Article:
Why I Am Leaving Photography... and May Never Go Back!

The first reason: it’s the chronic pain and my chronic conditions. I was born with 4 chronic conditions, and as an adult, they are catching up with me in new ways.

#1 Beckwith Weidemann Syndrome

#2 Congenital Heart Defect (One my 2nd pacemaker)

#3 Medullary Sponge Kidney

#4 IBS (the least severe of the 4, fairly common)

Add all those up and as you grow older - crouching, bending in weird ways, and being on my feet for long periods of time, only makes it worse. Even a 1-hour shoot started to set me back a week.

I know it’s hard to believe that. And many of you may be thinking “well I have my own chronic pain or chronic conditions, and I still do x,y, and z.” or “I know this person who has a chronic condition, and they are still able to do x,y,and z.” I see you, I hear you, and I’ll never ever belittle the pain you or your loved one experiences or how much strength it takes to do what you or they do each day. We each have our own capacity to be able to do all we do in a day, especially with whatever situation we are in, whatever body we born with, whatever mind we are given.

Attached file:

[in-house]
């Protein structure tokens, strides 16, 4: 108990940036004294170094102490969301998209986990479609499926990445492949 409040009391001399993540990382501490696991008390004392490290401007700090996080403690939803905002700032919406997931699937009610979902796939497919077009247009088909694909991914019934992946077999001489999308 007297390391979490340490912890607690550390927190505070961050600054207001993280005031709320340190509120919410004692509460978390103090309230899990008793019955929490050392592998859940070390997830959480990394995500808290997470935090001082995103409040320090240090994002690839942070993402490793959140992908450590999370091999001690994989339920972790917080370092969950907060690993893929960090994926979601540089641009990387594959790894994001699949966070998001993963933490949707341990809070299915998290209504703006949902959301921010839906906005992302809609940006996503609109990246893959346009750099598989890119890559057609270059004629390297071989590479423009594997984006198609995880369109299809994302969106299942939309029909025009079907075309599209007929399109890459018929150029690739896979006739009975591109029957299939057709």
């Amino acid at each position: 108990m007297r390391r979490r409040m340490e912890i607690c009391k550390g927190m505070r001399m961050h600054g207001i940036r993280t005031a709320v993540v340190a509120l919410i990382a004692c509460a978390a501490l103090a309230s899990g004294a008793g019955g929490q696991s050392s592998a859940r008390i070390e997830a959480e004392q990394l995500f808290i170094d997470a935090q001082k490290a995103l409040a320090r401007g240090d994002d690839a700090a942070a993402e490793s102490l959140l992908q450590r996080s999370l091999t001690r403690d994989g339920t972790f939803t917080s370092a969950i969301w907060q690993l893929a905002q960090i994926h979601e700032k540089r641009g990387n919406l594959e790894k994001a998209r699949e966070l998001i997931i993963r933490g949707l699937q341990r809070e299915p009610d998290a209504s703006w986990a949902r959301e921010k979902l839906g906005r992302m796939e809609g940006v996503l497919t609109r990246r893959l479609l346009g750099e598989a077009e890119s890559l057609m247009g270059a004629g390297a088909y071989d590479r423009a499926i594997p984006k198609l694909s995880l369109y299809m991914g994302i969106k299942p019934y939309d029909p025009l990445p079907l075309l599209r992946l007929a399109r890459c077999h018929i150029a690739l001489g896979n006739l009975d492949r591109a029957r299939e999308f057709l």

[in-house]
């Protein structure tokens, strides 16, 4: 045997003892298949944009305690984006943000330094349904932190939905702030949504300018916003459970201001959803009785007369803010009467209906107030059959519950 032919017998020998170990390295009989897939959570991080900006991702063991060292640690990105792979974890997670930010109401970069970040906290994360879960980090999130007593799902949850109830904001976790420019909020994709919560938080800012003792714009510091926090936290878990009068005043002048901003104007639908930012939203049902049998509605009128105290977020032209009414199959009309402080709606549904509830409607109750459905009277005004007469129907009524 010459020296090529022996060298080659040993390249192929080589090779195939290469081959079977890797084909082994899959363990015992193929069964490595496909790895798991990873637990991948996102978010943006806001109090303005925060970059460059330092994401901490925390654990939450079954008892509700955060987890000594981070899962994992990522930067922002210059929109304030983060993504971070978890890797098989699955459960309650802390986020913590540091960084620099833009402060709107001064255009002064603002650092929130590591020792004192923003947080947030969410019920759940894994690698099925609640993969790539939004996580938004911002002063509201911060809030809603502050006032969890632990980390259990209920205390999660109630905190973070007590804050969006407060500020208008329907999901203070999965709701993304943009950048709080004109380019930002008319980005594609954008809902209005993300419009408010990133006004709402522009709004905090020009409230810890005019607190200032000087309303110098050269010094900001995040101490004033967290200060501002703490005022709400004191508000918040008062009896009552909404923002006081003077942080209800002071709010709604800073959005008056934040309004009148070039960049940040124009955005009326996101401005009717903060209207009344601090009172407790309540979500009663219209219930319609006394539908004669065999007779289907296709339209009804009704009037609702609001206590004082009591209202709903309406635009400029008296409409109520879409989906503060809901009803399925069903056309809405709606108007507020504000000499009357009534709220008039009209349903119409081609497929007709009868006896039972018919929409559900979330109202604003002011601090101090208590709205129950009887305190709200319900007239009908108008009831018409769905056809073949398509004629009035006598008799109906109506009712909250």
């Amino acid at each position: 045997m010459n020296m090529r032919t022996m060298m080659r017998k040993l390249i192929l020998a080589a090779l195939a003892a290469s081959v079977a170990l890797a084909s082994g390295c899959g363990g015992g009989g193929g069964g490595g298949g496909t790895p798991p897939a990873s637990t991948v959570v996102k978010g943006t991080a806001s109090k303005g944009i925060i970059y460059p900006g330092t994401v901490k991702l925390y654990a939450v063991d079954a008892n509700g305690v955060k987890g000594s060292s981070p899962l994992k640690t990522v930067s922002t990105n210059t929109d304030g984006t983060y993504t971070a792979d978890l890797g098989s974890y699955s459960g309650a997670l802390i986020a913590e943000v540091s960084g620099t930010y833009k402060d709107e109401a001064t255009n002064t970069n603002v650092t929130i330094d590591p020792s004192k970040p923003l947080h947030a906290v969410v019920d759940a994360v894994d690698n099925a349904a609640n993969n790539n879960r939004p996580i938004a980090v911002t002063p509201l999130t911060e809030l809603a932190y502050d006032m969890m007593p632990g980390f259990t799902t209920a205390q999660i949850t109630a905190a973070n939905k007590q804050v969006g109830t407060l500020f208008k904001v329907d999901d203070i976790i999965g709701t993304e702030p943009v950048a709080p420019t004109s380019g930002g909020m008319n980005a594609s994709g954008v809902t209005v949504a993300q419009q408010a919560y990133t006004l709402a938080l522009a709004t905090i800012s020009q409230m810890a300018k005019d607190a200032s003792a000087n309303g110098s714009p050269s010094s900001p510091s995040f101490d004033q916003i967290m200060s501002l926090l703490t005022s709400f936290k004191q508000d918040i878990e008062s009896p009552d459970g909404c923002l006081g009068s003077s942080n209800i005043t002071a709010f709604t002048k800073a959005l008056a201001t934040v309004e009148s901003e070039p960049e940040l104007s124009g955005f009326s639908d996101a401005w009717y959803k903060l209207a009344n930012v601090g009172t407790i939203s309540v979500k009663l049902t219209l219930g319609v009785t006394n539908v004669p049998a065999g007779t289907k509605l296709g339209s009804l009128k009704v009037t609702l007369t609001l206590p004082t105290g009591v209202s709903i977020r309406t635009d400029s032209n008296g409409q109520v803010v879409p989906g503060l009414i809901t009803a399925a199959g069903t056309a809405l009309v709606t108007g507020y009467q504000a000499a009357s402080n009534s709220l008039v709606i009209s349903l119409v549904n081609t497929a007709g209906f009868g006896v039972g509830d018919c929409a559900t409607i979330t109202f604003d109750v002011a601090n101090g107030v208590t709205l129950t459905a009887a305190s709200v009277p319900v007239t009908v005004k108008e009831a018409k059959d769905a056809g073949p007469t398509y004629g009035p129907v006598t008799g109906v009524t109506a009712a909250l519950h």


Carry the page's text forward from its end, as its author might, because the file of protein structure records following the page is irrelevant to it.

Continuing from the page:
This is not a post to compare one person’s pain or situation to another. This is a post to unite us and simply say, it’s hard and it’s not fair what we have to go through sometimes. We all do what we have to, so we have the best quality of life we can have. For me, I had to come to the realization that I needed to stop photographing. That was one of the hardest things for me to wrap my head around. Photography was my entire life. I started being interested in it in middle school.

Then as a professional photographer since 2011, I was a wedding photographer that photographed 20+ weddings a year. I was a family photographer, a newborn photographer, a social activist photographer. I did all the photo things I could. And I loved it. I loved taking photos. I had ever since middle school. I loved making people happy. I loved seeing the looks on their faces when they saw their images.

As I grew more into adulthood, my chronic issues started to become a bit more painful and annoying. Then, my husband and I decided to create our own little family. I got pregnant and when I hit the 3rd trimester, my chronic issues flared up. It started to really take a turn for the worse.